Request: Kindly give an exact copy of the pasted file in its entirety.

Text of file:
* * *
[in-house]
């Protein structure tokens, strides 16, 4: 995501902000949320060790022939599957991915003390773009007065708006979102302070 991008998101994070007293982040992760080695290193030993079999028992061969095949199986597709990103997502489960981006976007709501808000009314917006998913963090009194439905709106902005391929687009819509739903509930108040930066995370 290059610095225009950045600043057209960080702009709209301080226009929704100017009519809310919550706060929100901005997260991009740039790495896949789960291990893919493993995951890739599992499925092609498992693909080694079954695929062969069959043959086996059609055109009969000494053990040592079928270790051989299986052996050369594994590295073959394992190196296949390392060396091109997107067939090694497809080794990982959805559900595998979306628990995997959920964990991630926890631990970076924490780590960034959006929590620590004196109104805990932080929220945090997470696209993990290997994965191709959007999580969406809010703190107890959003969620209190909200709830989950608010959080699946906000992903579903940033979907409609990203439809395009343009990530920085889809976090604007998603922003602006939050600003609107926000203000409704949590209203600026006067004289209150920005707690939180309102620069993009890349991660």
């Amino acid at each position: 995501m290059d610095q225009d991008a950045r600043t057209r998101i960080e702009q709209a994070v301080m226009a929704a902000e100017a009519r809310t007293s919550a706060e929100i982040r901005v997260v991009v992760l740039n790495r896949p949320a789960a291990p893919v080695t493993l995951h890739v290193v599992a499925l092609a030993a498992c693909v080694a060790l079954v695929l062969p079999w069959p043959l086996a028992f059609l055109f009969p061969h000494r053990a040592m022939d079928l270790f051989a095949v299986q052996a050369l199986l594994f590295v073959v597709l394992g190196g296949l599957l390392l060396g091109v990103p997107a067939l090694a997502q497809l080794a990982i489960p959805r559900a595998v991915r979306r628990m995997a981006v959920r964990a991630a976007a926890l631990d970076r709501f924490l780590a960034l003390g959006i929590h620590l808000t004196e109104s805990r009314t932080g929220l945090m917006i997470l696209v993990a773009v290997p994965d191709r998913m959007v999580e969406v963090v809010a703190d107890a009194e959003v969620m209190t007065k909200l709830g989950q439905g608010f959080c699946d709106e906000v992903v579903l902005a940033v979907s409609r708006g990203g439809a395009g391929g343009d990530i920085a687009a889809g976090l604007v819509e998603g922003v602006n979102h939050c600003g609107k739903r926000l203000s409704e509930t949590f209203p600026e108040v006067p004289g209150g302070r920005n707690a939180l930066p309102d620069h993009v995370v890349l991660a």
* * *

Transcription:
[in-house]
């Protein structure tokens, strides 16, 4: 995501902000949320060790022939599957991915003390773009007065708006979102302070 991008998101994070007293982040992760080695290193030993079999028992061969095949199986597709990103997502489960981006976007709501808000009314917006998913963090009194439905709106902005391929687009819509739903509930108040930066995370 290059610095225009950045600043057209960080702009709209301080226009929704100017009519809310919550706060929100901005997260991009740039790495896949789960291990893919493993995951890739599992499925092609498992693909080694079954695929062969069959043959086996059609055109009969000494053990040592079928270790051989299986052996050369594994590295073959394992190196296949390392060396091109997107067939090694497809080794990982959805559900595998979306628990995997959920964990991630926890631990970076924490780590960034959006929590620590004196109104805990932080929220945090997470696209993990290997994965191709959007999580969406809010703190107890959003969620209190909200709830989950608010959080699946906000992903579903940033979907409609990203439809395009343009990530920085889809976090604007998603922003602006939050600003609107926000203000409704949590209203600026006067004289209150920005707690939180309102620069993009890349991660």
């Amino acid at each position: 995501m290059d610095q225009d991008a950045r600043t057209r998101i960080e702009q709209a994070v301080m226009a929704a902000e100017a009519r809310t007293s919550a706060e929100i982040r901005v997260v991009v992760l740039n790495r896949p949320a789960a291990p893919v080695t493993l995951h890739v290193v599992a499925l092609a030993a498992c693909v080694a060790l079954v695929l062969p079999w069959p043959l086996a028992f059609l055109f009969p061969h000494r053990a040592m022939d079928l270790f051989a095949v299986q052996a050369l199986l594994f590295v073959v597709l394992g190196g296949l599957l390392l060396g091109v990103p997107a067939l090694a997502q497809l080794a990982i489960p959805r559900a595998v991915r979306r628990m995997a981006v959920r964990a991630a976007a926890l631990d970076r709501f924490l780590a960034l003390g959006i929590h620590l808000t004196e109104s805990r009314t932080g929220l945090m917006i997470l696209v993990a773009v290997p994965d191709r998913m959007v999580e969406v963090v809010a703190d107890a009194e959003v969620m209190t007065k909200l709830g989950q439905g608010f959080c699946d709106e906000v992903v579903l902005a940033v979907s409609r708006g990203g439809a395009g391929g343009d990530i920085a687009a889809g976090l604007v819509e998603g922003v602006n979102h939050c600003g609107k739903r926000l203000s409704e509930t949590f209203p600026e108040v006067p004289g209150g302070r920005n707690a939180l930066p309102d620069h993009v995370v890349l991660a």